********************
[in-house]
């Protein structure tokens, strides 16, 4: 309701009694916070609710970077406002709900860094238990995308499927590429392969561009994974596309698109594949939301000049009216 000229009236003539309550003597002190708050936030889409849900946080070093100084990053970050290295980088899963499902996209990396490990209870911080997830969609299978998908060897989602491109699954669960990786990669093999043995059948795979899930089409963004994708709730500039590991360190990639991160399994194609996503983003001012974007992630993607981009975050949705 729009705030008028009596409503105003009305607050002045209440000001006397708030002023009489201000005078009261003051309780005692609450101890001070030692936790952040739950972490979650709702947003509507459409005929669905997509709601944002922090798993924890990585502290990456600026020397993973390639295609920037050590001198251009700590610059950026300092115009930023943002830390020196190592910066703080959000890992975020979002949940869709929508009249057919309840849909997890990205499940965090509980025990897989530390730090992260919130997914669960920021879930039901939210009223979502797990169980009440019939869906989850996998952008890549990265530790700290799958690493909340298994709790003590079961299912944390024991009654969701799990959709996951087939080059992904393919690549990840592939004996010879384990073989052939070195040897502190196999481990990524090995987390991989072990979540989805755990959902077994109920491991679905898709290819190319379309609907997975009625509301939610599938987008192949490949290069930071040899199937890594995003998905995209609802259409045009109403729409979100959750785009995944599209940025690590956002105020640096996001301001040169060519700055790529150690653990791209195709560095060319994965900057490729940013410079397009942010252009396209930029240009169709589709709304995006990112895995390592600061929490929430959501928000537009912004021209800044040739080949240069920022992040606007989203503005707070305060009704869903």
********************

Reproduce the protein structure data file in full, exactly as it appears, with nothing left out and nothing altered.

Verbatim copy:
[in-house]
């Protein structure tokens, strides 16, 4: 309701009694916070609710970077406002709900860094238990995308499927590429392969561009994974596309698109594949939301000049009216 000229009236003539309550003597002190708050936030889409849900946080070093100084990053970050290295980088899963499902996209990396490990209870911080997830969609299978998908060897989602491109699954669960990786990669093999043995059948795979899930089409963004994708709730500039590991360190990639991160399994194609996503983003001012974007992630993607981009975050949705 729009705030008028009596409503105003009305607050002045209440000001006397708030002023009489201000005078009261003051309780005692609450101890001070030692936790952040739950972490979650709702947003509507459409005929669905997509709601944002922090798993924890990585502290990456600026020397993973390639295609920037050590001198251009700590610059950026300092115009930023943002830390020196190592910066703080959000890992975020979002949940869709929508009249057919309840849909997890990205499940965090509980025990897989530390730090992260919130997914669960920021879930039901939210009223979502797990169980009440019939869906989850996998952008890549990265530790700290799958690493909340298994709790003590079961299912944390024991009654969701799990959709996951087939080059992904393919690549990840592939004996010879384990073989052939070195040897502190196999481990990524090995987390991989072990979540989805755990959902077994109920491991679905898709290819190319379309609907997975009625509301939610599938987008192949490949290069930071040899199937890594995003998905995209609802259409045009109403729409979100959750785009995944599209940025690590956002105020640096996001301001040169060519700055790529150690653990791209195709560095060319994965900057490729940013410079397009942010252009396209930029240009169709589709709304995006990112895995390592600061929490929430959501928000537009912004021209800044040739080949240069920022992040606007989203503005707070305060009704869903």